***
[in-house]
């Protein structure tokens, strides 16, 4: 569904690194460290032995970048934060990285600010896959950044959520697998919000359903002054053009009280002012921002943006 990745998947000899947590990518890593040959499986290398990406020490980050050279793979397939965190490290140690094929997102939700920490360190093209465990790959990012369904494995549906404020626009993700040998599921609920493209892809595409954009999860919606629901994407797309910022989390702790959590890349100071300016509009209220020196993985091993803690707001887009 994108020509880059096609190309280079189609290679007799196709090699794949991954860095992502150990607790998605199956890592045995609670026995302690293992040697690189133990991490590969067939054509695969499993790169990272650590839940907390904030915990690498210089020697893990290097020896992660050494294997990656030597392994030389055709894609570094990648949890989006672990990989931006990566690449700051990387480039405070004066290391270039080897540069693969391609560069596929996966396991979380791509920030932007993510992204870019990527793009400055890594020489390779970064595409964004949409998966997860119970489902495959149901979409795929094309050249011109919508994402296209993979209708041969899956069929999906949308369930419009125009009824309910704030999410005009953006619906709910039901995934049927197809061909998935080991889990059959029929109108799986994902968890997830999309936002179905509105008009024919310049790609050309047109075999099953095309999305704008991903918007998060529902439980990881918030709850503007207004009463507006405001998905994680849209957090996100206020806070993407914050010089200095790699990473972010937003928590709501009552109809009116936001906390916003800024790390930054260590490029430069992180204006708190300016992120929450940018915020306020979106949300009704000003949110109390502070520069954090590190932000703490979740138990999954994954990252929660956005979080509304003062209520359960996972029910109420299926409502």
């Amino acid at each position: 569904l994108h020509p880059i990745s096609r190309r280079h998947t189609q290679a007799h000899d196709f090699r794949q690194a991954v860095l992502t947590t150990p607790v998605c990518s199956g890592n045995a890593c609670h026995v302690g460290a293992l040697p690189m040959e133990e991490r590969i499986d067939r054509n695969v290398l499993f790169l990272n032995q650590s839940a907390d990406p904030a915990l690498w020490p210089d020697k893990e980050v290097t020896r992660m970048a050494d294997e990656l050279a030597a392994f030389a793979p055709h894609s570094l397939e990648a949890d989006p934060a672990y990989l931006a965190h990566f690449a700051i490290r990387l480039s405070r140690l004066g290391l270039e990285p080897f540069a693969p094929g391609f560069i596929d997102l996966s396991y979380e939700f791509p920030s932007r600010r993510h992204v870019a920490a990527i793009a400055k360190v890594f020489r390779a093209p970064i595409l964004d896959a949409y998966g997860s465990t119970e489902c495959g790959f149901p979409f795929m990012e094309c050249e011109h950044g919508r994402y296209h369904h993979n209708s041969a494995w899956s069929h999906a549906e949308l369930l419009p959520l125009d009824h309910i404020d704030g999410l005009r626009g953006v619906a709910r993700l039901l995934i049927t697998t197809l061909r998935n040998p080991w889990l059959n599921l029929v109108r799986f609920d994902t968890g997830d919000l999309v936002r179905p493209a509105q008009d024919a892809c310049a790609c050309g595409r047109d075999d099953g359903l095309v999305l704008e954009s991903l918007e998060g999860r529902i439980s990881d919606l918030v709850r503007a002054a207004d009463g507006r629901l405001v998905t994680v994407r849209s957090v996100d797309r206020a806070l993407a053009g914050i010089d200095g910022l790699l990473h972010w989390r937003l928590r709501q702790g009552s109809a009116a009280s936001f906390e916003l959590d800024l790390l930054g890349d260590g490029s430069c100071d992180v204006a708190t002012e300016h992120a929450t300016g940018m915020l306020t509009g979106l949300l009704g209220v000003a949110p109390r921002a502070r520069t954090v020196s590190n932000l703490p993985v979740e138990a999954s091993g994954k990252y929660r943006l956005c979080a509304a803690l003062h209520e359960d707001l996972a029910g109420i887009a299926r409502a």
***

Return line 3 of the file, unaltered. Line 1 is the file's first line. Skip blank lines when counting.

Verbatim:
């Amino acid at each position: 569904l994108h020509p880059i990745s096609r190309r280079h998947t189609q290679a007799h000899d196709f090699r794949q690194a991954v860095l992502t947590t150990p607790v998605c990518s199956g890592n045995a890593c609670h026995v302690g460290a293992l040697p690189m040959e133990e991490r590969i499986d067939r054509n695969v290398l499993f790169l990272n032995q650590s839940a907390d990406p904030a915990l690498w020490p210089d020697k893990e980050v290097t020896r992660m970048a050494d294997e990656l050279a030597a392994f030389a793979p055709h894609s570094l397939e990648a949890d989006p934060a672990y990989l931006a965190h990566f690449a700051i490290r990387l480039s405070r140690l004066g290391l270039e990285p080897f540069a693969p094929g391609f560069i596929d997102l996966s396991y979380e939700f791509p920030s932007r600010r993510h992204v870019a920490a990527i793009a400055k360190v890594f020489r390779a093209p970064i595409l964004d896959a949409y998966g997860s465990t119970e489902c495959g790959f149901p979409f795929m990012e094309c050249e011109h950044g919508r994402y296209h369904h993979n209708s041969a494995w899956s069929h999906a549906e949308l369930l419009p959520l125009d009824h309910i404020d704030g999410l005009r626009g953006v619906a709910r993700l039901l995934i049927t697998t197809l061909r998935n040998p080991w889990l059959n599921l029929v109108r799986f609920d994902t968890g997830d919000l999309v936002r179905p493209a509105q008009d024919a892809c310049a790609c050309g595409r047109d075999d099953g359903l095309v999305l704008e954009s991903l918007e998060g999860r529902i439980s990881d919606l918030v709850r503007a002054a207004d009463g507006r629901l405001v998905t994680v994407r849209s957090v996100d797309r206020a806070l993407a053009g914050i010089d200095g910022l790699l990473h972010w989390r937003l928590r709501q702790g009552s109809a009116a009280s936001f906390e916003l959590d800024l790390l930054g890349d260590g490029s430069c100071d992180v204006a708190t002012e300016h992120a929450t300016g940018m915020l306020t509009g979106l949300l009704g209220v000003a949110p109390r921002a502070r520069t954090v020196s590190n932000l703490p993985v979740e138990a999954s091993g994954k990252y929660r943006l956005c979080a509304a803690l003062h209520e359960d707001l996972a029910g109420i887009a299926r409502a």